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If you want to reduce the sampling of the variable, you could only poll the variable on page load. Once the page is loaded, use Spark.publish() to post any changes of the variable and use SSE on the page to monitor those publishes. Just to be safe, you might want to poll the variable every 60 seconds or so (or less if you’re extra paranoid).

@bko wrote an excellent tutorial on Spark.publish() and SSE:

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I’m not entirely sure I understand the setup; You’ve got an LED hooked up to your Core, which you can toggle over the web? Or is it an LED which you monitor with your Core? Getting the LED status on the Core can be done as often as you like. You could make a bool changed variable, which you toggle if you notice the LED is toggled.
You can then update the variable accordingly, to contain the current state. To make sure the Status is displayed on the website correctly, within the polling time of 10s, you could use the Particle.publish(). If you’re using the website to toggle the LED in the first place, you could have the return value indicate what the current State is. If you’re toggling the LED from somewhere else, you could have the page subscribed to a state changed publish event. If the aforementioned bool changed is true, then publish an event indicating the LED State, after which you set the bool changed = false again.

tl;dr: do what the two guys above said, specifically @wgbartley SSE setup would be useful here.


@wgbartley, @bko: stop being so fast! :cry:

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Oh boy, you guys are giving me a ton to think about. Funny enough, the uptime parsing code I am using actually came from @bko’s tutorial on publishing uptime. The only difference is that things changed from spark.publish to a spark.variable along the way. I need to go back and look at how I handle this.

To be clear, I have built is a temperature sensor that publishes the temperature data on a web page and it has an attached LED display to show the temperature locally. The web page has a simple form that allows you to turn the temperature display on or off and it also shows you whether the LED is currently on or off. It does the latter by including a LED status indicator inside my comma delimited Spark Variable. It is the LED status indicator that I want to get updated in real time so that when you turn the LED on/off that the web page properly shows LED status when the page is reloaded after form submission.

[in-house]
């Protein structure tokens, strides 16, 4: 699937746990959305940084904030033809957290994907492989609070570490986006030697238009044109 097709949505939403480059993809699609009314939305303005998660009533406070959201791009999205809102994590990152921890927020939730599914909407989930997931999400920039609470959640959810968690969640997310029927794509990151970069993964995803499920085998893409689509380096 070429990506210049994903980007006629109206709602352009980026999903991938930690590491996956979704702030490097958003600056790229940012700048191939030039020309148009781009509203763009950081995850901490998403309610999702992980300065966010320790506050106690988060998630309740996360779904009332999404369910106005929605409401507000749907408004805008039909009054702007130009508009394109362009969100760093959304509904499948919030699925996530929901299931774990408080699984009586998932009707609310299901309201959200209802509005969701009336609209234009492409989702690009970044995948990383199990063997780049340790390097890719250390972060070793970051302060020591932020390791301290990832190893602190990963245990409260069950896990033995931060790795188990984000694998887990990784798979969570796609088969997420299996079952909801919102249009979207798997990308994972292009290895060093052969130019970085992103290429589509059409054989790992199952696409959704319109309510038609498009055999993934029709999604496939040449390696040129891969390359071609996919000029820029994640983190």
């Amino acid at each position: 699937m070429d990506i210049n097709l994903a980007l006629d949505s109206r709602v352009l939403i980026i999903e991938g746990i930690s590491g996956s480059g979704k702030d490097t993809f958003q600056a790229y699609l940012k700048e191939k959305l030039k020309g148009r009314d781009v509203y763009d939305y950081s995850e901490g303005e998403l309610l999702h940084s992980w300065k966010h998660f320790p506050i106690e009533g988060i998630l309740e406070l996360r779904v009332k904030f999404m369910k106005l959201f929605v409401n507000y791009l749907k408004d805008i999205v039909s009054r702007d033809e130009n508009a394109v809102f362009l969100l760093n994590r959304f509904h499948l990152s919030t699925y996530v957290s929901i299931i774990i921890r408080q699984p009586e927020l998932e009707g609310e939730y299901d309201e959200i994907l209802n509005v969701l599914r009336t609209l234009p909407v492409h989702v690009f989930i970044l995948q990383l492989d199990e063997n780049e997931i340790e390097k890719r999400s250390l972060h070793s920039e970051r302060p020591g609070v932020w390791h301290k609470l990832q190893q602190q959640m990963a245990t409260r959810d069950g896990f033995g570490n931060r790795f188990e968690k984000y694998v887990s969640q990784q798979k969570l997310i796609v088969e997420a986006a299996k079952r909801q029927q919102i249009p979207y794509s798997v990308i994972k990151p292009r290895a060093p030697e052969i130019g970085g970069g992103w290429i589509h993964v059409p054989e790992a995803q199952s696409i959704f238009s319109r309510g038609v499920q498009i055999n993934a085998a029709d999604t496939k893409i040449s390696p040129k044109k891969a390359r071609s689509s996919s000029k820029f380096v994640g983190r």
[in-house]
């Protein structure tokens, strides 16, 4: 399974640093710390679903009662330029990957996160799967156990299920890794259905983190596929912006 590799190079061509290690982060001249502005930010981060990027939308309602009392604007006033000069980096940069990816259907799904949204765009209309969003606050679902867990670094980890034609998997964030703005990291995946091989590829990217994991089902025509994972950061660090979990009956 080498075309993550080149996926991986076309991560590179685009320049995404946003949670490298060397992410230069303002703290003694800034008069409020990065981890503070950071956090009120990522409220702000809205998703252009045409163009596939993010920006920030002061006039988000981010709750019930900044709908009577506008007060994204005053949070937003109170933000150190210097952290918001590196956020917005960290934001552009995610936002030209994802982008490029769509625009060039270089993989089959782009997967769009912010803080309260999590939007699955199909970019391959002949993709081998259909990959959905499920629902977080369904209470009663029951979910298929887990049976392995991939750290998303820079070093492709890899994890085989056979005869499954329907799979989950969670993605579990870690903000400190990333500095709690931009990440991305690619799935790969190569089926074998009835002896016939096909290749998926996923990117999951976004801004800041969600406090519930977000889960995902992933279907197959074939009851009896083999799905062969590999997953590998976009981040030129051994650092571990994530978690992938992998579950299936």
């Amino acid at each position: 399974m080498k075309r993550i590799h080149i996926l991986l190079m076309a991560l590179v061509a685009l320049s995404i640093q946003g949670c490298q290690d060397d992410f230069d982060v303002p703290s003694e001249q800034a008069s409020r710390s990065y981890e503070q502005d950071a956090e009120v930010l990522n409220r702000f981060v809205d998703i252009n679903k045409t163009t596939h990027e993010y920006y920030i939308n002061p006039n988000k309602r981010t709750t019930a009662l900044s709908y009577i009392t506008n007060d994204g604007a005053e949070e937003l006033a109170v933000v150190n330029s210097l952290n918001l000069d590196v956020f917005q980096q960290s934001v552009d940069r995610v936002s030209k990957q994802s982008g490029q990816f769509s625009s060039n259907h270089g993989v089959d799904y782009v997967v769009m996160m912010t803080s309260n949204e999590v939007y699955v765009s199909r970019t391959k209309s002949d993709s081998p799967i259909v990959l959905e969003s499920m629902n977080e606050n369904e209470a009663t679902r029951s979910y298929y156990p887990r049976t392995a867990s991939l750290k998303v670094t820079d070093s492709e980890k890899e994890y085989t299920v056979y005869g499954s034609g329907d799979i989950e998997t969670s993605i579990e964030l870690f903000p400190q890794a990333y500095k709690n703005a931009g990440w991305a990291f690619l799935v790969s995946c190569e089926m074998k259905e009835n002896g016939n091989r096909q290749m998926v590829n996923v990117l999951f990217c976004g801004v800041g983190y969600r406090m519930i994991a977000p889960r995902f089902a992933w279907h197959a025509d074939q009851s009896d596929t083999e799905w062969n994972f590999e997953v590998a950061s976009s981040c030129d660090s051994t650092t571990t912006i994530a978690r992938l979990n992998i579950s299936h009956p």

I think that the key takeaway is that I need to explore spark.publish for this. Truthfully, I have not and instead have relied on a comma delimited spark variable which has worked well. When I say comma delimited, I mean that I am concatenating multiple sketch variables into one spark string variable and then using Python to parse out each variable on the web server. This is much faster because it reduces 3 REST API calls to one.

Okay, I think I get the picture now :wink:
Some random ideas that popped up, since I’ve got a similar project (LED lightning control). I’ve made a page with HTML/JavaScript, which allows me to control an RGB strip over the web. But since I can control them from multiple devices at once, I’d still like to know the current color.
In order to do that, I’ve made a function which publishes my current color values using SSEs. When I initially load the page it will call that function, and the Core will trigger the SSE. I’ve subscribed my webpage to those events, so as soon as it receives it, it parses the colors, and shows them accordingly. The same thing happens when I change a color from the web: a function gets called to change the colors, and publish them afterwards. Since all opened webpages are subscribed to these events, they will all update, keeping them in sync with the actual color.

I guess the reloading is necessary since you’re using a form? If it has to reload anyhow, there’s a really easy fix: make the function on the Core update the State. Once the page reloads, it will fetch the new variable, and the State will have changed accordingly.
I personally like ‘Single page applications’ better, since they don’t require reloading, and are thus MUCH faster. If what you’ve described is the only thing it needs to do, you don’t need Python, of forms. Some basic HTML/JavaScript should suffice, and might actually be faster. Also, it will run anywhere, since JavaScript is the standard scripting language in browsers.


Okay: I’ve come up with some (absolutely horrible) pseudocode, hoping to give you a general idea of what I’m trying to explain. It actually doesn’t use any variables, but that can be added easily, should you require the extra data.

Particle sketch:

int variable;
bool ledStatus = true;

setup(){
  //pinSetup, etc.
  Particle.function(measureSensor);
  Particle.function(toggleLED);
}

loop(){
  measureSensor();
  delay(10000);
}

int measureSensor(String message){

  if (timeSinceLastMeasurement > minimumTimeRequired){	//You could make this time variable using the function argument.
    variable = sensorValue(); 	//your measurements with some library
  }
  Particle.publish(variable);
}

int toggleLED(String message){
  //Toggle LED off;
  ledStatus = !ledStatus;